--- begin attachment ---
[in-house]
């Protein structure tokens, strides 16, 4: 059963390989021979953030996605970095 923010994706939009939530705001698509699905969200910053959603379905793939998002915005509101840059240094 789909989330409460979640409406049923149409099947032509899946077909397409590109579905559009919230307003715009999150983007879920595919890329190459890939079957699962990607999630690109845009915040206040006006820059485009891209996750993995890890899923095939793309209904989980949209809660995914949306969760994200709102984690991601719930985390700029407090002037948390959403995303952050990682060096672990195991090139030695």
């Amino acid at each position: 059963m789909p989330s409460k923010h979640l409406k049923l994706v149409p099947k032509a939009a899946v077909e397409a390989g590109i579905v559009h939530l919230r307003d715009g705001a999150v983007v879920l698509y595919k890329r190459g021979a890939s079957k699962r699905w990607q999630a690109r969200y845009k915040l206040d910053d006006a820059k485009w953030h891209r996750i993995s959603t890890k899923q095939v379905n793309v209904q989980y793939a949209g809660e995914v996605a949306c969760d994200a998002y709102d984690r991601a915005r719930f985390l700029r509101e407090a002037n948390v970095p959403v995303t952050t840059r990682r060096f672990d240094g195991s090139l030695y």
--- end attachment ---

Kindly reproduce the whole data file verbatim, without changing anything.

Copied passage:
[in-house]
């Protein structure tokens, strides 16, 4: 059963390989021979953030996605970095 923010994706939009939530705001698509699905969200910053959603379905793939998002915005509101840059240094 789909989330409460979640409406049923149409099947032509899946077909397409590109579905559009919230307003715009999150983007879920595919890329190459890939079957699962990607999630690109845009915040206040006006820059485009891209996750993995890890899923095939793309209904989980949209809660995914949306969760994200709102984690991601719930985390700029407090002037948390959403995303952050990682060096672990195991090139030695």
């Amino acid at each position: 059963m789909p989330s409460k923010h979640l409406k049923l994706v149409p099947k032509a939009a899946v077909e397409a390989g590109i579905v559009h939530l919230r307003d715009g705001a999150v983007v879920l698509y595919k890329r190459g021979a890939s079957k699962r699905w990607q999630a690109r969200y845009k915040l206040d910053d006006a820059k485009w953030h891209r996750i993995s959603t890890k899923q095939v379905n793309v209904q989980y793939a949209g809660e995914v996605a949306c969760d994200a998002y709102d984690r991601a915005r719930f985390l700029r509101e407090a002037n948390v970095p959403v995303t952050t840059r990682r060096f672990d240094g195991s090139l030695y």